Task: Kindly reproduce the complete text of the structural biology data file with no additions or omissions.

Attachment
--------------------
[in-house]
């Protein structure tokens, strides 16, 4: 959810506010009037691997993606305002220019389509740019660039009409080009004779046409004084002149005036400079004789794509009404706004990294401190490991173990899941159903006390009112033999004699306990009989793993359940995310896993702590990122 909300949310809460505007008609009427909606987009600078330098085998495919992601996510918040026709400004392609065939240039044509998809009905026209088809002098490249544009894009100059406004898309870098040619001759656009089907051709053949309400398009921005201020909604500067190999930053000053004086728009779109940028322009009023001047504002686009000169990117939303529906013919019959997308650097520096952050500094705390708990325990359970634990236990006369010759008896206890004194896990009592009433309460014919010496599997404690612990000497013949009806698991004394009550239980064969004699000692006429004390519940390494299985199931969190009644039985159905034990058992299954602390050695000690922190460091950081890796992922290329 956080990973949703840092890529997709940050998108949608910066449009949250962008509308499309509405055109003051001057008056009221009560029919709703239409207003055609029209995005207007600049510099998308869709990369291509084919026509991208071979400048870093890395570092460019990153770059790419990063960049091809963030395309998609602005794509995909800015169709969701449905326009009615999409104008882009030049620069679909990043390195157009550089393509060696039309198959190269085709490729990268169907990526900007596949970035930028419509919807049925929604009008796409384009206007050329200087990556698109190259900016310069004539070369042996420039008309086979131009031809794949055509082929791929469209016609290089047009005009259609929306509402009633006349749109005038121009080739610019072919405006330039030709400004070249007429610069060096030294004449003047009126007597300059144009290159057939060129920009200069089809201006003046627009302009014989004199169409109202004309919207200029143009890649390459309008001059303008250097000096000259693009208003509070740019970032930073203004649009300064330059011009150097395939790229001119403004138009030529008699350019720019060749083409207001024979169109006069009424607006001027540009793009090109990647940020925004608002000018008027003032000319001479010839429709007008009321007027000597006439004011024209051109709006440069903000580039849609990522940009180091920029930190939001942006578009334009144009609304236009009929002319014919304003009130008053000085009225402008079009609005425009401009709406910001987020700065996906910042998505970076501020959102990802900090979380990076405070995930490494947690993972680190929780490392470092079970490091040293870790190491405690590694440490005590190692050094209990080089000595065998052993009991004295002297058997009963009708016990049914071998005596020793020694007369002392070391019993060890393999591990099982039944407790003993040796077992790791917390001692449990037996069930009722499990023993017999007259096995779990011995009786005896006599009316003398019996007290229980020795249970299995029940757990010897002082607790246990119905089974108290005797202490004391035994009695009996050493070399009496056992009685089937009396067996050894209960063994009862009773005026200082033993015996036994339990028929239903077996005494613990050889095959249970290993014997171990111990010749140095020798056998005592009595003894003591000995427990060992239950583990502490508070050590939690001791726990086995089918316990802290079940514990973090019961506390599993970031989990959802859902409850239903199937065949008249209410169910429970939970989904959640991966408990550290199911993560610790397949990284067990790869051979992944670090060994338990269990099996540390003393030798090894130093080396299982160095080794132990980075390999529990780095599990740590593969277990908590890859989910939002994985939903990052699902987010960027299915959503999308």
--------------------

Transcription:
[in-house]
């Protein structure tokens, strides 16, 4: 959810506010009037691997993606305002220019389509740019660039009409080009004779046409004084002149005036400079004789794509009404706004990294401190490991173990899941159903006390009112033999004699306990009989793993359940995310896993702590990122 909300949310809460505007008609009427909606987009600078330098085998495919992601996510918040026709400004392609065939240039044509998809009905026209088809002098490249544009894009100059406004898309870098040619001759656009089907051709053949309400398009921005201020909604500067190999930053000053004086728009779109940028322009009023001047504002686009000169990117939303529906013919019959997308650097520096952050500094705390708990325990359970634990236990006369010759008896206890004194896990009592009433309460014919010496599997404690612990000497013949009806698991004394009550239980064969004699000692006429004390519940390494299985199931969190009644039985159905034990058992299954602390050695000690922190460091950081890796992922290329 956080990973949703840092890529997709940050998108949608910066449009949250962008509308499309509405055109003051001057008056009221009560029919709703239409207003055609029209995005207007600049510099998308869709990369291509084919026509991208071979400048870093890395570092460019990153770059790419990063960049091809963030395309998609602005794509995909800015169709969701449905326009009615999409104008882009030049620069679909990043390195157009550089393509060696039309198959190269085709490729990268169907990526900007596949970035930028419509919807049925929604009008796409384009206007050329200087990556698109190259900016310069004539070369042996420039008309086979131009031809794949055509082929791929469209016609290089047009005009259609929306509402009633006349749109005038121009080739610019072919405006330039030709400004070249007429610069060096030294004449003047009126007597300059144009290159057939060129920009200069089809201006003046627009302009014989004199169409109202004309919207200029143009890649390459309008001059303008250097000096000259693009208003509070740019970032930073203004649009300064330059011009150097395939790229001119403004138009030529008699350019720019060749083409207001024979169109006069009424607006001027540009793009090109990647940020925004608002000018008027003032000319001479010839429709007008009321007027000597006439004011024209051109709006440069903000580039849609990522940009180091920029930190939001942006578009334009144009609304236009009929002319014919304003009130008053000085009225402008079009609005425009401009709406910001987020700065996906910042998505970076501020959102990802900090979380990076405070995930490494947690993972680190929780490392470092079970490091040293870790190491405690590694440490005590190692050094209990080089000595065998052993009991004295002297058997009963009708016990049914071998005596020793020694007369002392070391019993060890393999591990099982039944407790003993040796077992790791917390001692449990037996069930009722499990023993017999007259096995779990011995009786005896006599009316003398019996007290229980020795249970299995029940757990010897002082607790246990119905089974108290005797202490004391035994009695009996050493070399009496056992009685089937009396067996050894209960063994009862009773005026200082033993015996036994339990028929239903077996005494613990050889095959249970290993014997171990111990010749140095020798056998005592009595003894003591000995427990060992239950583990502490508070050590939690001791726990086995089918316990802290079940514990973090019961506390599993970031989990959802859902409850239903199937065949008249209410169910429970939970989904959640991966408990550290199911993560610790397949990284067990790869051979992944670090060994338990269990099996540390003393030798090894130093080396299982160095080794132990980075390999529990780095599990740590593969277990908590890859989910939002994985939903990052699902987010960027299915959503999308």